Benefits Of Piano Playing

The number of adults who wish they knew how to play the piano is more than ten times the number who actually do play. Yet, too many parents don’t encourage their children to take music lessons.

Most parents aren’t aware of how much more their children will get from piano lessons than just learning to play the piano. They don’t realize that, although most children won’t become professional musicians, every child will benefit in a variety of ways from time spent with the piano. Because they mistakenly believe that lessons will be enjoyable only to an exceptionally talented child, they deprive their children of an invaluable learning experience as well as the joy of making music.

Surveys by educators, government, and the music industry show that students develop social and academic strengths as their piano training progresses. These surveys find, too, that those who study music show more leadership skills, poise, vigor, and self-confidence than those who don’t.

Piano Playing helps a child develop a good personality and attitude. It strengthens the bond between parent and child. It is also a creative outlet that allows a child to share his accomplishments with family and friends.

Through the study of music, a child gains more self-esteem and more control over the intellectual, emotional, and physical aspects of life. These traits will remain with a child throughout his life, regardless of how long he plays the piano.

In a recent Good House- keeping survey, 74 percent of the mothers surveyed would like to make music a part of their child’s education; 63 percent selected the piano. This preference is not surprising since piano is the most popular musical instrument. Surveys by the American Music Conference show that 28 percent of U.S. households own a keyboard instrument and more than 18 million Americans play the piano. While instruments such as the ukulele, accordion and guitar have risen and fallen in popularity, the piano has remained a favorite instrument with performers, composers,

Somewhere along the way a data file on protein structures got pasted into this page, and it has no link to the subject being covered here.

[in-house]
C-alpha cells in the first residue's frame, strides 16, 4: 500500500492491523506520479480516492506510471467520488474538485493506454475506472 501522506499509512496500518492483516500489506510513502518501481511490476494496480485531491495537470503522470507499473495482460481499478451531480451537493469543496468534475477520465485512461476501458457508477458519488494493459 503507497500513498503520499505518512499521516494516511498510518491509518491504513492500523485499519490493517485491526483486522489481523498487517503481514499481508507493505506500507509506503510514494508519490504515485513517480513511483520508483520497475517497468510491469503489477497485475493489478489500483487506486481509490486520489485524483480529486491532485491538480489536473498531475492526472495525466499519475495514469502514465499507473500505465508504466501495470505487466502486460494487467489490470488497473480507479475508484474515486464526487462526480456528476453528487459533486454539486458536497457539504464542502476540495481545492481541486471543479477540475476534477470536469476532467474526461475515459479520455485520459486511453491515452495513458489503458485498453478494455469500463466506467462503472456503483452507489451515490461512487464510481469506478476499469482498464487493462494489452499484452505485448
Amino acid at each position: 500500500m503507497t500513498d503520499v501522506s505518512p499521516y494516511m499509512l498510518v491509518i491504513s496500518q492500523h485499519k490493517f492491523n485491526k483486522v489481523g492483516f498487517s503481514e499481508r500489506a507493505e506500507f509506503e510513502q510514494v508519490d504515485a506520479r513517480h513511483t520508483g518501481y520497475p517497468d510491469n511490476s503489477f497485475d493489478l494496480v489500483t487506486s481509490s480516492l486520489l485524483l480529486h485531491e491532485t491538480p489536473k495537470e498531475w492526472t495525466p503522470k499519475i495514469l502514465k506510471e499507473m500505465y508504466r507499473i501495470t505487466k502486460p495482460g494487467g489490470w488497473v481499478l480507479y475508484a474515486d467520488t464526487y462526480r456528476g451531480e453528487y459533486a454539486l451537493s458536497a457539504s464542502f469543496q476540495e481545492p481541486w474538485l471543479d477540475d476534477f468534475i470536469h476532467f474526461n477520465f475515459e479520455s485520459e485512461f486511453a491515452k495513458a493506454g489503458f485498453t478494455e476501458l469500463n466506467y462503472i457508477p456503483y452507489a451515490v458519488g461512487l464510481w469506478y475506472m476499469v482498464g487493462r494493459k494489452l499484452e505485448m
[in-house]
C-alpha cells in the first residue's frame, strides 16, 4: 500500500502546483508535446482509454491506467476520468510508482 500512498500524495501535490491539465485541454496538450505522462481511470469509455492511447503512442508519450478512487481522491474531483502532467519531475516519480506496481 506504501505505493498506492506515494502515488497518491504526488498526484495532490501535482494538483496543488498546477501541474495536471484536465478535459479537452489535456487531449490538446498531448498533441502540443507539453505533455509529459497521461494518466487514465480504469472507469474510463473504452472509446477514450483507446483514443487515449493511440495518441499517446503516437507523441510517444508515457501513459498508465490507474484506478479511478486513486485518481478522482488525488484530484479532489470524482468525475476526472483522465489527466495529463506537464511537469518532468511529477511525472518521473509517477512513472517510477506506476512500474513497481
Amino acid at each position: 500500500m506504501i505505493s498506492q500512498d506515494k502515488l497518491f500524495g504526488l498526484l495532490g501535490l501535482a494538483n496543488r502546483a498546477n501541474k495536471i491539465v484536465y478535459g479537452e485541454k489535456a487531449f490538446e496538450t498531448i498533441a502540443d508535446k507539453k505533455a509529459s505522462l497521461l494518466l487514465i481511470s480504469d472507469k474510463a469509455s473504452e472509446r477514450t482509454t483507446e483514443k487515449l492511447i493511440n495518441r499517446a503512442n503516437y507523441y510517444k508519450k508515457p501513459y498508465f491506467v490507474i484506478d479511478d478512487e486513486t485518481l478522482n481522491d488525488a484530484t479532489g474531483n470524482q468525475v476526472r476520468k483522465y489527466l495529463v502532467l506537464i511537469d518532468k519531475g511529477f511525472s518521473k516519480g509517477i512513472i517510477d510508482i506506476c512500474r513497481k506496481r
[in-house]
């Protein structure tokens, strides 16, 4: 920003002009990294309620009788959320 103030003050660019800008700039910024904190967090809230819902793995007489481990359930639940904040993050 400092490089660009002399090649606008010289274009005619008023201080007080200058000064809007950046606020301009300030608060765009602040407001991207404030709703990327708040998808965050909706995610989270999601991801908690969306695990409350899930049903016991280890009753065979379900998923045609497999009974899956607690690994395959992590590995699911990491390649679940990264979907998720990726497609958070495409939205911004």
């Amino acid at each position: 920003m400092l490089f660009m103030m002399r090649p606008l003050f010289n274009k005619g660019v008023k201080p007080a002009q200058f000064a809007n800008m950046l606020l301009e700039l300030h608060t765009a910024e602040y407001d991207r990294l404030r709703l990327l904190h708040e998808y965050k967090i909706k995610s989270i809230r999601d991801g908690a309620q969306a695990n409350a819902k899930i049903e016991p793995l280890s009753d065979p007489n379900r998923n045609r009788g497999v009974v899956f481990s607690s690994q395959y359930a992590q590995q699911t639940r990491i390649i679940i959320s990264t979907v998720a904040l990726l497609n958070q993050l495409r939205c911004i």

Students develop social and academic strength and amateur  musicians for more than 200 years. Today the piano is the best choice for a child’s education.

Children learn best with the help of their parents. The relationship that develops around music can improve bond between parent and child. Parents can act as guides, teachers, or fellow explorers by learning more about music themselves. This caring and sharing improves the sense of belonging, responsibility to one’s self, and the ability to learn and to make decisions as the child imitates the parents’ attitudes.

“Learning music helps physical, mental, emotional, and social growth,” says Dr. Frank R. Wilson, a San Francisco neurologist. For several years Wilson has been studying the link between the brain and the ability to make music.

He has discovered that the study of music is effective in developing the mind and body and that everyone has the physical and mental ability to play a musical instrument. He started on the neurological trail of music after noticing the physical and mental evolution taking place in his daughter after she began music lessons. He even began taking lessons himself at age 40.

“My investigations point to a correlation between music study and muscular development, physical coordination, a sense of timing, mental concentration, the ability to hold up under stress, memory skills, and vocal, visual, and aural development,” says Dr. Wilson. “I believe that study can be started and enjoyed at an early age and that its value does not depend on the pursuit of a musical career.”

For most children, playing the piano becomes a form of recreation they will enjoy for a lifetime. Even the child who only takes lessons for two to three years and does not continue to play as an adult has achieved valuable skills. When a child shows more confidence in facing new experiences, an added willingness to stick with a job until it’s finished, an increased poise in social situation, parents see some of the indirect – but very important – benefits of music lessons.

As an adult, the piano student will have a fuller, more meaningful life because of the ability to communicate through music – either as a player or a listener. Music is a proven way to help a child excel – and the hidden benefits of piano playing are no longer a secret.